Little heralded at the University, but none the less well known in national forestry circles is the Harvard Forest, a 2,300 acre domain in the thickly-wooded town of Peter-sham, 70 miles northwest of Cambridge.
Claiming the longest continued career in silviculture of any similar institution in the land, the Forest has grown from a tract of miscellaneous woodlots and abandoned farmland of 1907, the year it came into the University hands, into a "model forest" and experiment station for demonstrating forestry practices. In addition, the woodland serves as the University's school of forestry for a student body of five.
Only Scratched the Surface
Professed aim of the main research is to develop the best means of producing forest products on a sustained yield basis in central New England. "We've done a good deal of work in offering profitable methods to the profession," Hugh M. Raup, director of the forest, declared, "but of course we're conscious that we've only scratched the surface."
Experts agree that the Forest's most important single asset is its collection of records, which gives complete details of timber cut, man hours spent, and money invested and realized for every operation at the Forest since 1907.
Student life among the Forest's white pines, oaks, ashes, maples, and birches is devoid of all formal class instruction. Instead, the work is carried out on the case method, with the students (candidates for the masters degree in forestry) devoting the major part of their time to projects and theses on specific forestry problems.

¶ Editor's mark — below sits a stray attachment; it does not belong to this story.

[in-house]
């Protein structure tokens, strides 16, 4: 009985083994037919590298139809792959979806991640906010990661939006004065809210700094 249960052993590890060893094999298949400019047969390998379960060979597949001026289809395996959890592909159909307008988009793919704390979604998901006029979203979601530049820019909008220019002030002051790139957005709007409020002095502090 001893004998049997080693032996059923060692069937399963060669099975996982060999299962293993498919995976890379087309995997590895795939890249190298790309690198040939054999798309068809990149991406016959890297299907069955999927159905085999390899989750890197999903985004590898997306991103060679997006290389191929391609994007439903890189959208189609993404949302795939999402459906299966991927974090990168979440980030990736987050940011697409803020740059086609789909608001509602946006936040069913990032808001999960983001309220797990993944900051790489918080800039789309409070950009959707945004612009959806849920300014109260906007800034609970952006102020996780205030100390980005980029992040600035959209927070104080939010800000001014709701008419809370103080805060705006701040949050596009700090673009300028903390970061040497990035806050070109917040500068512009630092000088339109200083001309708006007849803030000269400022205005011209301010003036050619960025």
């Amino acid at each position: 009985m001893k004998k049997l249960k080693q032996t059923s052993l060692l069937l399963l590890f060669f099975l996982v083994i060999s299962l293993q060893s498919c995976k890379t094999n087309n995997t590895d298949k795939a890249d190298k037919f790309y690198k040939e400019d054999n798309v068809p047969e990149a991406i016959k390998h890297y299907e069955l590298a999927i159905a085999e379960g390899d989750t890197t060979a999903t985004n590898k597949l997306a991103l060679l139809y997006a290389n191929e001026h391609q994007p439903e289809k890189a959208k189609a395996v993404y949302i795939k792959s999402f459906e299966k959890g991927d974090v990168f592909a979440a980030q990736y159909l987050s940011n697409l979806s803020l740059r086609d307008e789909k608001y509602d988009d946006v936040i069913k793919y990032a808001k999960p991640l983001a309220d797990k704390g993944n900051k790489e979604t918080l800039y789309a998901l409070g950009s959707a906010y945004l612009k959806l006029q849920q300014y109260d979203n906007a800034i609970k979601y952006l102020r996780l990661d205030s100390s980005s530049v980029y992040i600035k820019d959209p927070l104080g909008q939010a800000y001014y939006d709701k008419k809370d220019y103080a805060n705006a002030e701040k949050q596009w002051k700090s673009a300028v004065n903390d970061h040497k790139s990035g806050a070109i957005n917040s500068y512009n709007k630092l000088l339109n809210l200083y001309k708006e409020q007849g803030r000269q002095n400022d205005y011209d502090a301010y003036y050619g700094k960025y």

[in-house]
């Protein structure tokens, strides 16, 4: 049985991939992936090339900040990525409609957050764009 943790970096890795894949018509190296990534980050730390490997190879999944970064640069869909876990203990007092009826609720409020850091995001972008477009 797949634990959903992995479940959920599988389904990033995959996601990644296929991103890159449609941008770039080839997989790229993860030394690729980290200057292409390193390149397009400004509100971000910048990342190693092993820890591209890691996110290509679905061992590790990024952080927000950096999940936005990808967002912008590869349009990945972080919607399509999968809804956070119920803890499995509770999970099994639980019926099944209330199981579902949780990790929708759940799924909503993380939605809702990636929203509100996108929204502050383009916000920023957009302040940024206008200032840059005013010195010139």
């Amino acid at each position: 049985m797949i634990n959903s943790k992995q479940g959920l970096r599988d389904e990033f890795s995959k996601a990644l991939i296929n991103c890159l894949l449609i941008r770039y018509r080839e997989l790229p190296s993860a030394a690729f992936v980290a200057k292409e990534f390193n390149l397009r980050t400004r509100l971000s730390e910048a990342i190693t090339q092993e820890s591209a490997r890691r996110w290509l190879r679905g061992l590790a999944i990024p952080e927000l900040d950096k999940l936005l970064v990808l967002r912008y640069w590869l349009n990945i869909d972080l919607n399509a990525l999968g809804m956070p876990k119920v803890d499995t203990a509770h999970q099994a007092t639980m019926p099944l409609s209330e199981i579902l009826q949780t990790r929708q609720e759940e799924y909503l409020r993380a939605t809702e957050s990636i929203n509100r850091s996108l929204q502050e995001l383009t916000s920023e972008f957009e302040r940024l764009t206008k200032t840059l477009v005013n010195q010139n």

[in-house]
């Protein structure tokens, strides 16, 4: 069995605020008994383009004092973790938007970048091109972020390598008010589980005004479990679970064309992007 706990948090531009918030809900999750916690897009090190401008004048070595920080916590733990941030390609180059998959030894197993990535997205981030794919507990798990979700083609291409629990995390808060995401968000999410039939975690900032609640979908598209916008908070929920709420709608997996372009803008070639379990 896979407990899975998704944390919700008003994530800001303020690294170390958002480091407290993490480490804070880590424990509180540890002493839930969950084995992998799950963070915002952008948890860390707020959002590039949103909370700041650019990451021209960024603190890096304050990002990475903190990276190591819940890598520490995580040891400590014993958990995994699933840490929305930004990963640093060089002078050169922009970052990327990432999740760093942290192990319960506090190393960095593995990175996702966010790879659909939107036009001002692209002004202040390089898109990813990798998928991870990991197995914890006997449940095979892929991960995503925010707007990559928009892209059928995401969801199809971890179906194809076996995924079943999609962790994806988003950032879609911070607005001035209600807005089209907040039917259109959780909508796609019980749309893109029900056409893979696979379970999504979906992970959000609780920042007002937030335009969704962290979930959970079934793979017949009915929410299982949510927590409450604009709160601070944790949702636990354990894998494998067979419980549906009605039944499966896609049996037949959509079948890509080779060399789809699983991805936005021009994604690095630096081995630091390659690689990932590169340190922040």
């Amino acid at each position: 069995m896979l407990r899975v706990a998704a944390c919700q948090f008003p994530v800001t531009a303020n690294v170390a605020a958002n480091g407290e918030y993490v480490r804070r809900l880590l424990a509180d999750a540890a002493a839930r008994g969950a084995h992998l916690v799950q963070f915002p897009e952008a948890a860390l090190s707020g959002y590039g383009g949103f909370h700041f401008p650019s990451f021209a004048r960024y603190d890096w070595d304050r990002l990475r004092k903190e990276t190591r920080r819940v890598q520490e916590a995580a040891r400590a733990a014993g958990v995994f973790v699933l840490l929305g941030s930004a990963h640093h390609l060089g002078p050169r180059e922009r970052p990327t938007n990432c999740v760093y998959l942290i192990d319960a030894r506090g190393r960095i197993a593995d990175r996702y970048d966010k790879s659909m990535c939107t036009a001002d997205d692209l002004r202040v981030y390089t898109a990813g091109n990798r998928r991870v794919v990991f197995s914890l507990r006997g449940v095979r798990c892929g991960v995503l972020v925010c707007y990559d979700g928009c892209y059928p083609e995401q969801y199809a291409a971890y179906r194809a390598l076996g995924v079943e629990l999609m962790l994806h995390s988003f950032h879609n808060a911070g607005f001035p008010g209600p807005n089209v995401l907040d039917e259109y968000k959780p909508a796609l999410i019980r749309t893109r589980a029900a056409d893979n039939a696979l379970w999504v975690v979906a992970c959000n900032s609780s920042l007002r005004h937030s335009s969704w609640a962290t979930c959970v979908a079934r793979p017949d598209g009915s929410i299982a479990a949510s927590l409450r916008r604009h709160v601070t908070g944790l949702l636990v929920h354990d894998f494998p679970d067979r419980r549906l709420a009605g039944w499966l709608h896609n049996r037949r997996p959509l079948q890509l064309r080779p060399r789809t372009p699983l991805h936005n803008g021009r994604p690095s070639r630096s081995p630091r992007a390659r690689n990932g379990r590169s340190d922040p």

Student Body Taxes Facilitation
"Although five may seem a very small number for a student body," Raup stated, "our staff could handle but a few more, since the great emphasis is on individual instruction. Besides we have the big forest to look after, and we must manage the sale of our own timber."
Geographically, the Forest consists of three separate treats completely, surrounding tiny Petersham 900 adres are in a wild-life sanctuary which includes large Harvard Pond and a marsh abounding in aquatic life. This tract is posted for deer, grouse, and pheasants.
One of the terms under which the University instituted the Forest was that it market its own timber to be financially self-supporting.
A recent University step which increases the importance of the Forest is its incorporation in the University Biological Group along with other such institutions as the Arnold Arboretum, the Cabot Foundation, and the Atkins Foundation in Cuba